Overview of the Advances in Congenital Heart Disease Treatment
Congenital heart disease (CHD) is a term that refers to a wide range of structural defects that can involve the valves, blood vessels, and walls of the heart. This kind of heart abnormality will be present at birth and is the major cause of developmental defect-related deaths.
These heart defects result in obstructed or abnormal blood flow and thus require active treatment with complex surgeries. Novel surgeries and changes in therapeutics for CHD have led to striking improvements in the care of patients with CHD.
The developments in CHD surgery primarily focus on newer surgical techniques and advanced repair materials that are used during the operation. Recent years have also seen rapid progress in the fields of imaging, devices, and percutaneous interventions in various congenital cardiac lesions. Fortunately, due to these advancements in non-surgical and surgical care, the long-term outcomes have greatly improved in patients with CHD.
CHD - No Longer a Mere Pediatric Condition
With an increasing number of CHD patients being able to survive into their adulthood, research has evolved rapidly in the field of mechanical device support that helps address the needs of individuals with adult CHD. Ventricular assist devices (VAD) help the heart function better and improve quality of life.
Over the last thirty years, the field of pediatric cardiac catheterization has evolved rapidly and has been transformed from being a diagnostic tool to a modality of treatment. Newer endovascular techniques and management strategies are being applied. Sophisticated imaging techniques such as three-dimensional (3D) rotational angiography, 3D printing, multi-modal image fusion, and holographic imaging have facilitated accurate diagnosis and planning of surgical procedures. Improved designs of equipment have allowed reduction of radiation exposure.
Advances in Prenatal Imaging Have Increased the Rates of Fetal CHD Diagnosis
Fetal Interventions that may improve functions of the heart become possible because of a fetal CHD diagnosis. Currently, the cardiac lesions that can benefit from fetal interventions include fetal arrhythmias, hypoplastic left heart syndrome, and severe aortic or pulmonary stenosis. With improved outcomes, this has become an exciting advancement in the field of CHD treatment.
Ongoing developments in the field of imaging include:
- Three-dimensional Rotational Angiography and Fusion Imaging Techniques (3DRA): This is an emerging technology that can provide real-time 3D volume rendered, cross-sectional images, which help visualization of the complex anatomy of the heart during both diagnostic and interventional procedures. It is used to plan and guide the stent during cardiac interventions. Recent studies have reported the additional benefits of 3DRA compared to the 2D biplane angiography.
- Transthoracic echocardiography: This recent innovation includes various newly developed modalities such as tissue tracking, improved continuous-wave/pulsed wave Doppler and tissue Doppler techniques. These imaging techniques allow a better understanding of the underlying cause of CHD and non-invasive documentation.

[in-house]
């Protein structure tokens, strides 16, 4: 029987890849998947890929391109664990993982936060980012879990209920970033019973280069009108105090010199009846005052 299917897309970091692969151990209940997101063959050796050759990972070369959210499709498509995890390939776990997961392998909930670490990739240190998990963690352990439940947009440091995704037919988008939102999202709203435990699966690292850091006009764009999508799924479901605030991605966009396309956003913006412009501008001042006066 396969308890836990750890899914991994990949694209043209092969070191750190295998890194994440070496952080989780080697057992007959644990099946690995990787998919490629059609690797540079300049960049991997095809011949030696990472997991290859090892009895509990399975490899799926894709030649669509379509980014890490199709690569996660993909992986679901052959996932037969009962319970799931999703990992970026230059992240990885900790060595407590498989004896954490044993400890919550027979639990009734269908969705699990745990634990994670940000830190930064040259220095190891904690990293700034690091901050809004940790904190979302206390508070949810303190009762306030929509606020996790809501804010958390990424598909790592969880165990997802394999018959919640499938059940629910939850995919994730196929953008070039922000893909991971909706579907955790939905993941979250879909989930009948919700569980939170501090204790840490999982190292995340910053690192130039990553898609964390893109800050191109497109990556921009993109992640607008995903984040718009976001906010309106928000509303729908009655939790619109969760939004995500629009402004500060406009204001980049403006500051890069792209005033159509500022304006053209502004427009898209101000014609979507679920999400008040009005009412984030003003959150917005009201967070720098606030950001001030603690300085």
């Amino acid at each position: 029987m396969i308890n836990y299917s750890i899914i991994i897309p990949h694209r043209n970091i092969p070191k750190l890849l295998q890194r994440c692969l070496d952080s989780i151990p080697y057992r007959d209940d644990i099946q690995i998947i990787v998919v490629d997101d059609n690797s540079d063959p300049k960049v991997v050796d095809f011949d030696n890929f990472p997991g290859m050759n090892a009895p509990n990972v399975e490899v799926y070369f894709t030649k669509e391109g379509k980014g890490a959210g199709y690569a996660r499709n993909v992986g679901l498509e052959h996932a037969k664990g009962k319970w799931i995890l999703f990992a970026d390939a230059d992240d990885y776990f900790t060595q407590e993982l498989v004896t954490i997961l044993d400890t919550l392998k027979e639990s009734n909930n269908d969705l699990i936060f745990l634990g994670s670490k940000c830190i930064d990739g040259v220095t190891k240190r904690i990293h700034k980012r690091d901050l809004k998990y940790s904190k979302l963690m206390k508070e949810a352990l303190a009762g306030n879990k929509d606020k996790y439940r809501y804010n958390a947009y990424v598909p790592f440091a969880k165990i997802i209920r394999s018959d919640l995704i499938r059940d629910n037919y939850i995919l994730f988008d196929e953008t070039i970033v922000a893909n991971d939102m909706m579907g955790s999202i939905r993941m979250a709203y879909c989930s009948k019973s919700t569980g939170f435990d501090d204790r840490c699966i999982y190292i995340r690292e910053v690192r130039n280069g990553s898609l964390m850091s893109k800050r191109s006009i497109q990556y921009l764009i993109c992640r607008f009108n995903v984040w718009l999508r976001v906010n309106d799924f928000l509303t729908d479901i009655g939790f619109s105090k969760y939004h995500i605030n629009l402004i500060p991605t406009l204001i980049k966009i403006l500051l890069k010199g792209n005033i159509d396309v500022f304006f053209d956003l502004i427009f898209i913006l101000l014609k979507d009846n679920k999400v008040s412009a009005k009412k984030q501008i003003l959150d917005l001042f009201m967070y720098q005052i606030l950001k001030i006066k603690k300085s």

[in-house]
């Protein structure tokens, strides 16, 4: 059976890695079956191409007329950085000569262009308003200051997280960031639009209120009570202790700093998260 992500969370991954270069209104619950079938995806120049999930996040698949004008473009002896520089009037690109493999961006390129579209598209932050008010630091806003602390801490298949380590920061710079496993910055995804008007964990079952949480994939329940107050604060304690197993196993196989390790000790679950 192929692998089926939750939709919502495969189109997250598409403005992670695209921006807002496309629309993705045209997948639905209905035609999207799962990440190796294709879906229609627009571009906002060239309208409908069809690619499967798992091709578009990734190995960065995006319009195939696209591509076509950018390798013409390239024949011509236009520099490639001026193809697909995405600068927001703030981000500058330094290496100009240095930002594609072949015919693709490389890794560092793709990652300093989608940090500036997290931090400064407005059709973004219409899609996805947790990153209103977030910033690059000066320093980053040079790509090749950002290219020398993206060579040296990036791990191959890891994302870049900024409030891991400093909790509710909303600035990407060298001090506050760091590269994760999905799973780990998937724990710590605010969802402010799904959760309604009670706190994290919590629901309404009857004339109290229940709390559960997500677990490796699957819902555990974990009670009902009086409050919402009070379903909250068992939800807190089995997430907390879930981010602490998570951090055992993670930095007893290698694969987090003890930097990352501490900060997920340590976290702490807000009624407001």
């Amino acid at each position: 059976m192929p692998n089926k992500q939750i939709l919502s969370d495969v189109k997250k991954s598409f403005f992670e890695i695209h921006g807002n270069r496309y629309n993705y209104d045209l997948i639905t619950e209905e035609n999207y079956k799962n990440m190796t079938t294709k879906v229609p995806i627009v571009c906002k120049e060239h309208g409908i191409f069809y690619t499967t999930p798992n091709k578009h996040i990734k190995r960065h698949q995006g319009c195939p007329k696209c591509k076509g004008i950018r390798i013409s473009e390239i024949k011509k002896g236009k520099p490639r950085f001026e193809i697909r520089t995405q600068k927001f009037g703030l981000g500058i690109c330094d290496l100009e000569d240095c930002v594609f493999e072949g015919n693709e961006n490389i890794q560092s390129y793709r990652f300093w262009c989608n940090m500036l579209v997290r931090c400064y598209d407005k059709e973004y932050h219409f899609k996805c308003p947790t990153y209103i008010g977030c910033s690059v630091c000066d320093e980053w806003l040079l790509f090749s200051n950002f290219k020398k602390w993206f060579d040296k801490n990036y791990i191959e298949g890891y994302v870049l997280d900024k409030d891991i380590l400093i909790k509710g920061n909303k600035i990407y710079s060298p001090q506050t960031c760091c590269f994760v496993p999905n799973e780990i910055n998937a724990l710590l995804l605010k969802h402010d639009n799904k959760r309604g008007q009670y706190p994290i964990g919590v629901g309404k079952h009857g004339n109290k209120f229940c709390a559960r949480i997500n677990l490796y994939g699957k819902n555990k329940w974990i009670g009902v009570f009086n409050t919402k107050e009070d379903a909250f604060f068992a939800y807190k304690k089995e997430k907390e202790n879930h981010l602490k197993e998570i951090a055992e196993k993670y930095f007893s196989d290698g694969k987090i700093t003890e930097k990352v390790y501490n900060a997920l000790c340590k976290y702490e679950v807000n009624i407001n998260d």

Advancements in Surgical Treatment of CHD
- Cardiac Imaging-Based Operative Planning: Advancements in the field of cardiac imaging such as 3D reconstructions have led to better operative planning, simulation, and training.
- Closure of Patent Ductus Arteriosus (PDA) in pre-term and low-birth-weight infants: Recently, there has been supporting evidence for the feasibility and efficacy of percutaneous PDA closure in prematurely born infants weighing less than 6 kg. The success rate ranges between 88% and 94%. More recently, a new microvascular plug called MVPTM has been introduced. The advantages with this device include delivery through a microcatheter, a flexible delivery cable, a diskless design which reduces the risk of protrusion of the device to the aorta or the left pulmonary artery. Moreover, the PDA closure performed with MVPTM in an extremely premature infant showed good results.
- Right Ventricular Flow Tract (RVOT) Stenting in Fallot’s tetralogy: In order to enlarge the right ventricular outflow tract, stent implantation is being currently used as a bridging procedure. It relieves cyanosis and promotes pulmonary artery growth. Several studies have shown favorable outcomes with the use of RVOT stents alone since 2008.
- Advanced repair materials: During the repair of complex congenital cardiac defects, advanced patches and valves are being used to avoid reoperation and improve long-term outcomes. Recently, a patch called CorMatrix has been introduced, which is made up of decellularized porcine small intestinal submucosa extracellular matrix (SIS-ECM). The U.S. Food and Drug Administration (FDA) has approved the use of porcine SIS-ECM. Studies have confirmed that repair of CHD using SIS-ECM is safe and provides good results.
- Robotic cardiac surgery: Robotic systems are being successfully used to perform mitral valve repairs and atrial septal defect closures. The da VinciTM surgical system is the only U.S. FDA-approved robotic system to be used in cardiac surgery.
There has been enormous progress in the field of diagnosis, and treatment of complex CHD in the past two decades. With these technological advances; cardiac surgery has become minimally invasive, safe as well as efficacious.